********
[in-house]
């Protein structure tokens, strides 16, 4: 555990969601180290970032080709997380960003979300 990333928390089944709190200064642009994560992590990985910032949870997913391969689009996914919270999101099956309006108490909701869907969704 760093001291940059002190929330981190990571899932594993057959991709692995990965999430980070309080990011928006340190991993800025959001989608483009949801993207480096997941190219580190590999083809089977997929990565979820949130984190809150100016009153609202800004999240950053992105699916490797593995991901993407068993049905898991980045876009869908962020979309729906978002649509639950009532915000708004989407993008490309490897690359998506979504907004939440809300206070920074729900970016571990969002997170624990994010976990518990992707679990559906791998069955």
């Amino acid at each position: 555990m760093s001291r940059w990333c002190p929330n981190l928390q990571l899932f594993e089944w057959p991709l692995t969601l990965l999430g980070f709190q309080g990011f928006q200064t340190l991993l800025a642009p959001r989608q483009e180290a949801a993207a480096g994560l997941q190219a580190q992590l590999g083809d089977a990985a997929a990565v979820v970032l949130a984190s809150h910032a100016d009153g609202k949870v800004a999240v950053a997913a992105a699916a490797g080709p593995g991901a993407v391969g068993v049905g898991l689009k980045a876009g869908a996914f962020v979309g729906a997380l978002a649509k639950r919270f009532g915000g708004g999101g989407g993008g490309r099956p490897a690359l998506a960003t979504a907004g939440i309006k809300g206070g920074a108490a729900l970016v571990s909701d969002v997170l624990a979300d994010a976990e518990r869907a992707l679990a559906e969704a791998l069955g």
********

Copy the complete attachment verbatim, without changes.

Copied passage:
[in-house]
């Protein structure tokens, strides 16, 4: 555990969601180290970032080709997380960003979300 990333928390089944709190200064642009994560992590990985910032949870997913391969689009996914919270999101099956309006108490909701869907969704 760093001291940059002190929330981190990571899932594993057959991709692995990965999430980070309080990011928006340190991993800025959001989608483009949801993207480096997941190219580190590999083809089977997929990565979820949130984190809150100016009153609202800004999240950053992105699916490797593995991901993407068993049905898991980045876009869908962020979309729906978002649509639950009532915000708004989407993008490309490897690359998506979504907004939440809300206070920074729900970016571990969002997170624990994010976990518990992707679990559906791998069955």
């Amino acid at each position: 555990m760093s001291r940059w990333c002190p929330n981190l928390q990571l899932f594993e089944w057959p991709l692995t969601l990965l999430g980070f709190q309080g990011f928006q200064t340190l991993l800025a642009p959001r989608q483009e180290a949801a993207a480096g994560l997941q190219a580190q992590l590999g083809d089977a990985a997929a990565v979820v970032l949130a984190s809150h910032a100016d009153g609202k949870v800004a999240v950053a997913a992105a699916a490797g080709p593995g991901a993407v391969g068993v049905g898991l689009k980045a876009g869908a996914f962020v979309g729906a997380l978002a649509k639950r919270f009532g915000g708004g999101g989407g993008g490309r099956p490897a690359l998506a960003t979504a907004g939440i309006k809300g206070g920074a108490a729900l970016v571990s909701d969002v997170l624990a979300d994010a976990e518990r869907a992707l679990a559906e969704a791998l069955g």